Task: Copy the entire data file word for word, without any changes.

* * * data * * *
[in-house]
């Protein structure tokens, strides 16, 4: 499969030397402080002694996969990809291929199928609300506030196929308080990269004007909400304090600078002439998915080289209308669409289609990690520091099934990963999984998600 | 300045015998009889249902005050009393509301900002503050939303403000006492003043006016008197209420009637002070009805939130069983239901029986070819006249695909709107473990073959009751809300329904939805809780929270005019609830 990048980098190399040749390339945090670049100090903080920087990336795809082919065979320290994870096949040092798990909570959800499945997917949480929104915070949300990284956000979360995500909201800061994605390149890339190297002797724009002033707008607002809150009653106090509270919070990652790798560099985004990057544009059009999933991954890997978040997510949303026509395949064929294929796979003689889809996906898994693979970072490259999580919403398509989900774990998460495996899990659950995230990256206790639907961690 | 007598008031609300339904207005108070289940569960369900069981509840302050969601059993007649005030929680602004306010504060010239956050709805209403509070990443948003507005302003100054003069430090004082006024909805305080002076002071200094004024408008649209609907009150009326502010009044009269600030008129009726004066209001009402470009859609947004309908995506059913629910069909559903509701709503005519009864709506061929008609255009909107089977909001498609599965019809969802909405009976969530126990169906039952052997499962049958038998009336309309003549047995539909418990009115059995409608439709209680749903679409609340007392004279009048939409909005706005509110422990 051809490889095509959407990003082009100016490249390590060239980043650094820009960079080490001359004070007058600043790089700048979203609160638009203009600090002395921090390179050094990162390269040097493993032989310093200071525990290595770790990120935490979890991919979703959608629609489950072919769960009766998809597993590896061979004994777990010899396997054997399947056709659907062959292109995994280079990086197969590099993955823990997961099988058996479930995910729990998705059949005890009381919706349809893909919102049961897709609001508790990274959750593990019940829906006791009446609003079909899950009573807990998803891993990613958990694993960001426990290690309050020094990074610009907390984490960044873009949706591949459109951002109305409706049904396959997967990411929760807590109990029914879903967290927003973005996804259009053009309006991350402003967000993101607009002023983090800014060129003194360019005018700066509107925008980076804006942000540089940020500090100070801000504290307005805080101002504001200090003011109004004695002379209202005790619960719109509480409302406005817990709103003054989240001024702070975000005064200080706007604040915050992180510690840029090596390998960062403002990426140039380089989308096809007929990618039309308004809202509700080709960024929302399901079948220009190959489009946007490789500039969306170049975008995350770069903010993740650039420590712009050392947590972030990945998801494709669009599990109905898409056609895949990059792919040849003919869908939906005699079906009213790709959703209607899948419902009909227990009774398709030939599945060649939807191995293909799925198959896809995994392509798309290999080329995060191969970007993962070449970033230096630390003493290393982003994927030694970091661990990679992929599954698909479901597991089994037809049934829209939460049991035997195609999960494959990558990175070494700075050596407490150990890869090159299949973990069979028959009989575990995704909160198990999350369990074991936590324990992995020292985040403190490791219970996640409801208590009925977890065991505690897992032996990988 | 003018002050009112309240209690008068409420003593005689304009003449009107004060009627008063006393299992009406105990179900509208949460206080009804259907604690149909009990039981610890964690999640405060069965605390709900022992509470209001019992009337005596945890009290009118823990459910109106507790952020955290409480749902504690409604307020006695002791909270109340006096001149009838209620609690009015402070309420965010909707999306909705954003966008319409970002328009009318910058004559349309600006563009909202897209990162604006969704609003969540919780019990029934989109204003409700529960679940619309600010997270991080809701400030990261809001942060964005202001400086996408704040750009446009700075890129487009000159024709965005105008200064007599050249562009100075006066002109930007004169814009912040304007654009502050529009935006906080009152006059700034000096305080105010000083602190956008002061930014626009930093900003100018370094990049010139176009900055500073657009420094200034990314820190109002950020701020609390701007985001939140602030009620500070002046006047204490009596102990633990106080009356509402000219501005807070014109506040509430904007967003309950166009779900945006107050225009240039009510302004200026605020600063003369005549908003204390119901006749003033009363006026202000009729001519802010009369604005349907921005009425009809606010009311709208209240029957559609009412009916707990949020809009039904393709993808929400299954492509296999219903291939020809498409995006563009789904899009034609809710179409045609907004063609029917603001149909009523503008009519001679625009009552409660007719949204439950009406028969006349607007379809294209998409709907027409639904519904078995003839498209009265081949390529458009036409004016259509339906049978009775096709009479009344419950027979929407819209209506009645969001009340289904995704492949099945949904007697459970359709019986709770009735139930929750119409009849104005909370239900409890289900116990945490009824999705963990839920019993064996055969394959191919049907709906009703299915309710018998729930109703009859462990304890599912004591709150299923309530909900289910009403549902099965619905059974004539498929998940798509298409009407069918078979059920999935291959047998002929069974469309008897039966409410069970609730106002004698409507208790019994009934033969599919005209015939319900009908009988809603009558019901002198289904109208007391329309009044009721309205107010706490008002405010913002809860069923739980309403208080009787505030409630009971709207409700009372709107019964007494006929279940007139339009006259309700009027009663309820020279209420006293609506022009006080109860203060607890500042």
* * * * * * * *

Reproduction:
[in-house]
């Protein structure tokens, strides 16, 4: 499969030397402080002694996969990809291929199928609300506030196929308080990269004007909400304090600078002439998915080289209308669409289609990690520091099934990963999984998600 | 300045015998009889249902005050009393509301900002503050939303403000006492003043006016008197209420009637002070009805939130069983239901029986070819006249695909709107473990073959009751809300329904939805809780929270005019609830 990048980098190399040749390339945090670049100090903080920087990336795809082919065979320290994870096949040092798990909570959800499945997917949480929104915070949300990284956000979360995500909201800061994605390149890339190297002797724009002033707008607002809150009653106090509270919070990652790798560099985004990057544009059009999933991954890997978040997510949303026509395949064929294929796979003689889809996906898994693979970072490259999580919403398509989900774990998460495996899990659950995230990256206790639907961690 | 007598008031609300339904207005108070289940569960369900069981509840302050969601059993007649005030929680602004306010504060010239956050709805209403509070990443948003507005302003100054003069430090004082006024909805305080002076002071200094004024408008649209609907009150009326502010009044009269600030008129009726004066209001009402470009859609947004309908995506059913629910069909559903509701709503005519009864709506061929008609255009909107089977909001498609599965019809969802909405009976969530126990169906039952052997499962049958038998009336309309003549047995539909418990009115059995409608439709209680749903679409609340007392004279009048939409909005706005509110422990 051809490889095509959407990003082009100016490249390590060239980043650094820009960079080490001359004070007058600043790089700048979203609160638009203009600090002395921090390179050094990162390269040097493993032989310093200071525990290595770790990120935490979890991919979703959608629609489950072919769960009766998809597993590896061979004994777990010899396997054997399947056709659907062959292109995994280079990086197969590099993955823990997961099988058996479930995910729990998705059949005890009381919706349809893909919102049961897709609001508790990274959750593990019940829906006791009446609003079909899950009573807990998803891993990613958990694993960001426990290690309050020094990074610009907390984490960044873009949706591949459109951002109305409706049904396959997967990411929760807590109990029914879903967290927003973005996804259009053009309006991350402003967000993101607009002023983090800014060129003194360019005018700066509107925008980076804006942000540089940020500090100070801000504290307005805080101002504001200090003011109004004695002379209202005790619960719109509480409302406005817990709103003054989240001024702070975000005064200080706007604040915050992180510690840029090596390998960062403002990426140039380089989308096809007929990618039309308004809202509700080709960024929302399901079948220009190959489009946007490789500039969306170049975008995350770069903010993740650039420590712009050392947590972030990945998801494709669009599990109905898409056609895949990059792919040849003919869908939906005699079906009213790709959703209607899948419902009909227990009774398709030939599945060649939807191995293909799925198959896809995994392509798309290999080329995060191969970007993962070449970033230096630390003493290393982003994927030694970091661990990679992929599954698909479901597991089994037809049934829209939460049991035997195609999960494959990558990175070494700075050596407490150990890869090159299949973990069979028959009989575990995704909160198990999350369990074991936590324990992995020292985040403190490791219970996640409801208590009925977890065991505690897992032996990988 | 003018002050009112309240209690008068409420003593005689304009003449009107004060009627008063006393299992009406105990179900509208949460206080009804259907604690149909009990039981610890964690999640405060069965605390709900022992509470209001019992009337005596945890009290009118823990459910109106507790952020955290409480749902504690409604307020006695002791909270109340006096001149009838209620609690009015402070309420965010909707999306909705954003966008319409970002328009009318910058004559349309600006563009909202897209990162604006969704609003969540919780019990029934989109204003409700529960679940619309600010997270991080809701400030990261809001942060964005202001400086996408704040750009446009700075890129487009000159024709965005105008200064007599050249562009100075006066002109930007004169814009912040304007654009502050529009935006906080009152006059700034000096305080105010000083602190956008002061930014626009930093900003100018370094990049010139176009900055500073657009420094200034990314820190109002950020701020609390701007985001939140602030009620500070002046006047204490009596102990633990106080009356509402000219501005807070014109506040509430904007967003309950166009779900945006107050225009240039009510302004200026605020600063003369005549908003204390119901006749003033009363006026202000009729001519802010009369604005349907921005009425009809606010009311709208209240029957559609009412009916707990949020809009039904393709993808929400299954492509296999219903291939020809498409995006563009789904899009034609809710179409045609907004063609029917603001149909009523503008009519001679625009009552409660007719949204439950009406028969006349607007379809294209998409709907027409639904519904078995003839498209009265081949390529458009036409004016259509339906049978009775096709009479009344419950027979929407819209209506009645969001009340289904995704492949099945949904007697459970359709019986709770009735139930929750119409009849104005909370239900409890289900116990945490009824999705963990839920019993064996055969394959191919049907709906009703299915309710018998729930109703009859462990304890599912004591709150299923309530909900289910009403549902099965619905059974004539498929998940798509298409009407069918078979059920999935291959047998002929069974469309008897039966409410069970609730106002004698409507208790019994009934033969599919005209015939319900009908009988809603009558019901002198289904109208007391329309009044009721309205107010706490008002405010913002809860069923739980309403208080009787505030409630009971709207409700009372709107019964007494006929279940007139339009006259309700009027009663309820020279209420006293609506022009006080109860203060607890500042």